SHEET 2 OF 2 SHIELDED RIGHT-ANGLE PANEL MOUNT FIG. 2'is a front view of the connector body 3 in FIG.

COAXIAL CONNECTOR 1- REFERENCE TO PRIOR APPLICATION This is a continuation-in-part of application of Ser. No. 139,647, filed May 3, 1971 and now abandoned.

BACKGROUND OF THE INVENTION This invention relates to electrical input-output connectors for use in interconnecting two different coaxial cables and more particularly to a right-angle coaxial connector for mounting on a panel and providing shielded connections to coaxial cables.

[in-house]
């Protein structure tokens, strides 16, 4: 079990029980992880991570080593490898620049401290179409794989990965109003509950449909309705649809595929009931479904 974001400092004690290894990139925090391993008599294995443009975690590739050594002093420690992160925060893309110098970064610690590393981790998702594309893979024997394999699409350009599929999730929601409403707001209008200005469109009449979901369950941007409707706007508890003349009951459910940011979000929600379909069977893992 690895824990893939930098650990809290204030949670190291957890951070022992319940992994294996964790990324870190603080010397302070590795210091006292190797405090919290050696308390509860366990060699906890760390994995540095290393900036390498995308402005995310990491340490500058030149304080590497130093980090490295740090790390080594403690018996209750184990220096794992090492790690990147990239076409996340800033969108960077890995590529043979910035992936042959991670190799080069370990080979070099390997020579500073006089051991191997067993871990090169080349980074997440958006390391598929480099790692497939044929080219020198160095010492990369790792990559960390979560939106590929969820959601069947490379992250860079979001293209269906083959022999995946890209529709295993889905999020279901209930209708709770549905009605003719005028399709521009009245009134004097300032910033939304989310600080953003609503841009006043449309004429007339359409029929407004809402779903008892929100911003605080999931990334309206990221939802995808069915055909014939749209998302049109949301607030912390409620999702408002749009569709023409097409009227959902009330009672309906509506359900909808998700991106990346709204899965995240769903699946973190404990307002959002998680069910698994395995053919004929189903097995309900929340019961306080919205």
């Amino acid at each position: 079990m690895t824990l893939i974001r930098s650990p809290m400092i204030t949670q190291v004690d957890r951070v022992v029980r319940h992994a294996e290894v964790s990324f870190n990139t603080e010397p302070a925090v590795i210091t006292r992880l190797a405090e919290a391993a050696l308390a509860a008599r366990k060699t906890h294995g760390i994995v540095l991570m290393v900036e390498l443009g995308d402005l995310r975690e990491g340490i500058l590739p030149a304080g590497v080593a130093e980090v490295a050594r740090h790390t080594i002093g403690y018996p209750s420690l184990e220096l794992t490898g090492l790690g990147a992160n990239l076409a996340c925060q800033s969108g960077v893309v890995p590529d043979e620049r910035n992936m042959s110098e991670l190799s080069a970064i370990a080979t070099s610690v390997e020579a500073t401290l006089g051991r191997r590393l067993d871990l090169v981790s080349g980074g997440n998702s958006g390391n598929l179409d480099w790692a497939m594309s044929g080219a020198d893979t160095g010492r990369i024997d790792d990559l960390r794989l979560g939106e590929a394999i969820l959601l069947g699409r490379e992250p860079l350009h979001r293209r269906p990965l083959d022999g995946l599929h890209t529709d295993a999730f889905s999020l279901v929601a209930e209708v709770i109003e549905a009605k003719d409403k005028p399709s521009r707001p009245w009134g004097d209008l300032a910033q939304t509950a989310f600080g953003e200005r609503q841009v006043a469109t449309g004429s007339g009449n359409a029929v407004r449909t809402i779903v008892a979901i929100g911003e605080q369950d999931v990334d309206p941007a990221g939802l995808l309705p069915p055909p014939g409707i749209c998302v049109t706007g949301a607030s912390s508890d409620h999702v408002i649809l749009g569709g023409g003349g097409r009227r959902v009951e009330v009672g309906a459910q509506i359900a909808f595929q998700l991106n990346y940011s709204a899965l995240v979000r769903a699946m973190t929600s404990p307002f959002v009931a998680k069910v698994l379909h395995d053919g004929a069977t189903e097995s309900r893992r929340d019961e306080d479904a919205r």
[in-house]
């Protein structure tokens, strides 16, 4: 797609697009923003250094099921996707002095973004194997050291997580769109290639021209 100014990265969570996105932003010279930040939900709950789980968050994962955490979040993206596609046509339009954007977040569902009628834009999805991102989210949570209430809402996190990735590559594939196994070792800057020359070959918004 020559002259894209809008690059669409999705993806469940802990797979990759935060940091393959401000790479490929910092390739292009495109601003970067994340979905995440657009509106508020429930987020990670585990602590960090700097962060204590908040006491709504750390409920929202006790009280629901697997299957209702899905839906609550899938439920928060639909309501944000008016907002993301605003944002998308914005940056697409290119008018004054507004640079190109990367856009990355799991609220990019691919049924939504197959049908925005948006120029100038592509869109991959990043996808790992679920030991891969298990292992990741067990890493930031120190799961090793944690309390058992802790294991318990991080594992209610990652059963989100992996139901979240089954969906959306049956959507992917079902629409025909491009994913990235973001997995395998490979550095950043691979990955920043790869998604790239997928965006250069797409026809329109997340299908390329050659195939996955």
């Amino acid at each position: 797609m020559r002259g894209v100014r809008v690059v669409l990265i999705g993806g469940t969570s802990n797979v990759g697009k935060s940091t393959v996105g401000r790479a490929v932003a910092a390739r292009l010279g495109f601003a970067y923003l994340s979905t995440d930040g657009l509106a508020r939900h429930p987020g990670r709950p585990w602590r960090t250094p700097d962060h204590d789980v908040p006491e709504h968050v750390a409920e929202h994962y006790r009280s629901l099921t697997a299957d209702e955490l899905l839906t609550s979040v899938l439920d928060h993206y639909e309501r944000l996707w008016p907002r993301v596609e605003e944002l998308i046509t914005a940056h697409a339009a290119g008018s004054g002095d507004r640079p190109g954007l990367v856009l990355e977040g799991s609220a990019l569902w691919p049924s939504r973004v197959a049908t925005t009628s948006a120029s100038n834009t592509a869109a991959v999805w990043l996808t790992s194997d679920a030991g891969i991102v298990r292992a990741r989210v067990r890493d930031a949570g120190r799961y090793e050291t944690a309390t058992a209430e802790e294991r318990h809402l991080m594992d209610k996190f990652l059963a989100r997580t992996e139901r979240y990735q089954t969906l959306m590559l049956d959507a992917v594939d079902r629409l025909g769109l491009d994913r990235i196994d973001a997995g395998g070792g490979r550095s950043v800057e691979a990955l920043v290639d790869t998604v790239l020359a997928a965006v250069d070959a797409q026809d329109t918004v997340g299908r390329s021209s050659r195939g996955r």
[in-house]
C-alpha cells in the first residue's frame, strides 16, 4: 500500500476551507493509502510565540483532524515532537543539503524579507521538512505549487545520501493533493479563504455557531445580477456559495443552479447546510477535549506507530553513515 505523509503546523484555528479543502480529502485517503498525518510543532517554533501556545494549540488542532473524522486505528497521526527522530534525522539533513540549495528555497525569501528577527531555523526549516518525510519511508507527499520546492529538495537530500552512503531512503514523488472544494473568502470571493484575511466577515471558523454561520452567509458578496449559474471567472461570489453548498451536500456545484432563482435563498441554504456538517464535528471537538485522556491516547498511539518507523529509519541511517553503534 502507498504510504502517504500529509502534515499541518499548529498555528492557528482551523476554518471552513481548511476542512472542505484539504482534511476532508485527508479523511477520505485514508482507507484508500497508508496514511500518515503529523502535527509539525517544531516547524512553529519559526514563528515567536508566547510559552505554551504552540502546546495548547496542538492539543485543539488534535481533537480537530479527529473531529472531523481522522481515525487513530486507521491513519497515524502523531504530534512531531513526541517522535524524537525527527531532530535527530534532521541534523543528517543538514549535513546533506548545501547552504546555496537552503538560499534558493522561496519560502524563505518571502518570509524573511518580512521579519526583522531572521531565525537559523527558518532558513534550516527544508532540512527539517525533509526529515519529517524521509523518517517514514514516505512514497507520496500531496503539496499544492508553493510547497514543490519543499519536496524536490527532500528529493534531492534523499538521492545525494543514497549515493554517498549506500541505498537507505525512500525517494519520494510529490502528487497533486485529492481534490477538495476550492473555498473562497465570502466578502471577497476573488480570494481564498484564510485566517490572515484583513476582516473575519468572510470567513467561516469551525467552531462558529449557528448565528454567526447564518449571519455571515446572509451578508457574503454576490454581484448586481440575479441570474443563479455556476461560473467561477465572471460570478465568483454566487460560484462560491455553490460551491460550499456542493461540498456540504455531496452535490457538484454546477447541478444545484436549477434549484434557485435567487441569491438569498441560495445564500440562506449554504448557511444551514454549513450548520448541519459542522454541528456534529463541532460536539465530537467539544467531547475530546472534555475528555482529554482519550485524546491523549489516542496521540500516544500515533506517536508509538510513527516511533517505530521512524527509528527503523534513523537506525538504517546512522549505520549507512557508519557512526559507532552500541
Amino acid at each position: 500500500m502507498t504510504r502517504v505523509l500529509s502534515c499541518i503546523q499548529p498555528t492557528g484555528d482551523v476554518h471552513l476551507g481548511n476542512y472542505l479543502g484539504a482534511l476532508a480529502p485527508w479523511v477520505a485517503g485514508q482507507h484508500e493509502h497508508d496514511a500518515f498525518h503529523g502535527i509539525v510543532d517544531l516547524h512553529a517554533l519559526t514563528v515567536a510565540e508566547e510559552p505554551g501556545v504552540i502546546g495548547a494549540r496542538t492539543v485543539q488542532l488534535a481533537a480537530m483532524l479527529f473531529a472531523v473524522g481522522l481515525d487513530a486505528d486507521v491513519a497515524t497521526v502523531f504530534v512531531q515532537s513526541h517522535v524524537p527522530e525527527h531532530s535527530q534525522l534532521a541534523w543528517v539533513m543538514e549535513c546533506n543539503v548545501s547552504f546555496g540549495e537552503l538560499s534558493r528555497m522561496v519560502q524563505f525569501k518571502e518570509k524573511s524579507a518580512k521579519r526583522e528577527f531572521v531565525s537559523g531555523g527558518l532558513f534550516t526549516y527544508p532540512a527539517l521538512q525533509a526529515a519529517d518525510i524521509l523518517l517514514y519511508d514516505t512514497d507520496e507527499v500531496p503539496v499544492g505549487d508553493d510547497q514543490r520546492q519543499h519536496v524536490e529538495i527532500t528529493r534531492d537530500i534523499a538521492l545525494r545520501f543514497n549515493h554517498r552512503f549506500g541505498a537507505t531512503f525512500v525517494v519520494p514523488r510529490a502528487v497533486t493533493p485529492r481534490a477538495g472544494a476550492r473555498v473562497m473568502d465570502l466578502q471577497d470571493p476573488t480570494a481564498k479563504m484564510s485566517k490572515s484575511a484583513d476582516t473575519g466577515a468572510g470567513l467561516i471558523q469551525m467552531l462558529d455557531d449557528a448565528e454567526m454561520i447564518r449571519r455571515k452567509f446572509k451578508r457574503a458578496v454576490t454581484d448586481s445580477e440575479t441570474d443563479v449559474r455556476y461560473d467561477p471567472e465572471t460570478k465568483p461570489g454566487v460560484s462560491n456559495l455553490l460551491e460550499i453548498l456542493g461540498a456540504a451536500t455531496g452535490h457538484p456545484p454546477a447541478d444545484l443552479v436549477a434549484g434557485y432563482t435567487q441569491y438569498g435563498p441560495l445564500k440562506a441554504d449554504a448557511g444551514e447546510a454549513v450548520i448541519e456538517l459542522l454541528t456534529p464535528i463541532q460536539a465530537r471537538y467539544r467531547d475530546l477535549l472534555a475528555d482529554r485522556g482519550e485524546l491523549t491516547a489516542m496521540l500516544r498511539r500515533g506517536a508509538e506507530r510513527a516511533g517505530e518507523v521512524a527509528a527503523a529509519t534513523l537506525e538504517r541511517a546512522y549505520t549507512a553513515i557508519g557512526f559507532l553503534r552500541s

Telephone and other types of communication systems are designed to operate unattended in the field for extended time periods which may exceed a decade. Such systems may include several electronic equipment packages which are interconnected in the field by coaxial cables. A coaxial cable generally comprises a solid ,or braided inner conductor, a flexible tubular dielectric material surrounding the inner conductor, an outer conductor which is a woven or braided flexible sheath of metallic wires surrounding the dielectric material, and an outer insulating cover. Many different forms of coaxial connectors, including BNC and TNC connectors, have been devised for connecting to coaxial cable. Most of these connectors, however, are not fully satisfactory. Although the connectors may have an acceptable electric characteristic, the mechanical structures thereof are complex and comprise a number of small parts. The procedures for assembling these connectors are therefore complex, time consuming and difficult to perform in the field. Also, the electrical connection in these connectors is made through a pressure contact which may become oxidized and faulty when it is left unattended in the field for an extended time interval.